According to FairTest, more than half of the nation’s four-year colleges and universities (and this number continues to grow) have responded to these challenges by becoming test optional for the high school Class of 2021. Many also have chosen to be test optional for up to a three-year pilot period, and many have made the decision to become permanently test optional. Others have adopted test blind admissions policies.

In announcing the decision to become test optional, University of Washington President Ana Mari Cauce summarizes the rationale for eliminating the SAT/ACT requirement: “Careful analysis and research showed that standardized testing did not add meaningfully to the prediction of student success that our holistic admission process already provides.” Similarly, as stated by Lieutenant Governor Eleni Kounalakis of the University of California system’s Governing Board, “These tests are extremely flawed and very unfair. Enough is enough.”

Enough is enough.

IECA is calling on colleges and universities to embrace this opportunity to become more equitable and reduce barriers by becoming test optional on a permanent basis for admissions consideration and in the awarding of merit aid, thereby increasing fair and equal access to higher education for all students. IECA is further calling on colleges and universities to allow self-reporting of test scores in order to reduce the financial burden on students.  

The time is now to remove barriers, not just for the high school Class of 2021, but for all future college applicants.

2020 AP Exams Cannot be Considered a ‘Standardized’ Test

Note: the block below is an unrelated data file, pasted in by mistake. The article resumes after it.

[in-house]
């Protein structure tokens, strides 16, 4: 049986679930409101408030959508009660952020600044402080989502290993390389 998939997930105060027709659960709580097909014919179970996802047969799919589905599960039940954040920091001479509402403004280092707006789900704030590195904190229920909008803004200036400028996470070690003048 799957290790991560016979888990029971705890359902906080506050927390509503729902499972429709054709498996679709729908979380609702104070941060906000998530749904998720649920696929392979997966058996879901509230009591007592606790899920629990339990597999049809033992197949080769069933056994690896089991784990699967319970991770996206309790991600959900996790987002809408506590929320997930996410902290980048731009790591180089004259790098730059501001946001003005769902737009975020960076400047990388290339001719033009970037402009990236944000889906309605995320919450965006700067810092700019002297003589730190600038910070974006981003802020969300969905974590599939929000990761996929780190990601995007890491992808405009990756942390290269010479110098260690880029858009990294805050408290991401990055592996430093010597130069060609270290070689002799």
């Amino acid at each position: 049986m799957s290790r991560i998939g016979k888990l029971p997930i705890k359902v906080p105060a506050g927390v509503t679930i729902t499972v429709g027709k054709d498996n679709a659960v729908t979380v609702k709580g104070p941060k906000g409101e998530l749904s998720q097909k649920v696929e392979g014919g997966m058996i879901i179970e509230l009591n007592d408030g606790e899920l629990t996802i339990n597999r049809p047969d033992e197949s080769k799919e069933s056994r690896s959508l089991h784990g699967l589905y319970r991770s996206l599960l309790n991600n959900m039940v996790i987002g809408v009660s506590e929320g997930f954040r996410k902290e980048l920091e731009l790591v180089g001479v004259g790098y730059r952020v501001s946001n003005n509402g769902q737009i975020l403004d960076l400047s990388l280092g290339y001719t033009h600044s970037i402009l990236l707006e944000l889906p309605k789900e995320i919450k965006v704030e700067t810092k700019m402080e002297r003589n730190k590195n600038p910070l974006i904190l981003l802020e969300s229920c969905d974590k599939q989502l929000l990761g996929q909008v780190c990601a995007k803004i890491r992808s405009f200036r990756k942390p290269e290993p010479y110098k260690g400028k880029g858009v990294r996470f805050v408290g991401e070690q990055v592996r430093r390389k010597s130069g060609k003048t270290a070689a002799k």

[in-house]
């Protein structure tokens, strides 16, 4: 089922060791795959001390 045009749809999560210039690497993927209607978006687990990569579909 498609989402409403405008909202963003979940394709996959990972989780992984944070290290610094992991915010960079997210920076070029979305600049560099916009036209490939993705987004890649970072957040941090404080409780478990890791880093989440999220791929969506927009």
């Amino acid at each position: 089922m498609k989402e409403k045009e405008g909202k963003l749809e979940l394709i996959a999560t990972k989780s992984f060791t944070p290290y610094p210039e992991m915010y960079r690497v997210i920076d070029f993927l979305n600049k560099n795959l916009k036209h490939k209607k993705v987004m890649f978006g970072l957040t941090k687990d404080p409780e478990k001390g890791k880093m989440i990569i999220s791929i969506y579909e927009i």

by Mark H. Sklarow, CEO, IECA

Starting next week and continuing through much of May, the College Board will be offering its AP tests, an important opportunity for students across the world to demonstrate mastery of subject matter from the advanced placement courses they have taken.

This year’s tests will have a significant difference. To ensure security at a time of online testing, all students—regardless of where they live—will be taking subject tests at the same moment.  So, consider this: as the first AP exam on Physics kicks off testing season, it will be 12:00 noon (ET), 7:00 p.m. in Turkey, 1:00 a.m. in Japan. What if a student is also taking the Government AP exam that same “day”? That will start at 4:00 p.m. (ET), 10:00 p.m. in Germany, and 2:00 a.m. in India. How can we possible consider it a “standardized test,” offered with fairness and equity when students in much of the world are asked to begin that test of mental acuity and knowledge in the wee hours of the morning? It is simply unfair.

But this is a siren call to all.

Both ACT and the College Board’s SAT have announced plans for online testing—most likely at home—in the coming months. We can learn from the AP exams that issues of validity and fairness have not yet been resolved. Availability of broadband, access to technology and quiet spaces remain unsolved and must be addressed. Already some colleges indicate an unwillingness to consider AP exam scores for this year and at least one, Claremont McKenna College, has indicated it will not consider at-home SAT or ACT scores in the coming year.

We hope these issues can be addressed by the testing companies soon, as student and parent anxiety is off the charts. And they must do better than the inequity next week, as students are asked to take a test in the middle of the night that could impact their college admission aspirations and affordability in significant ways.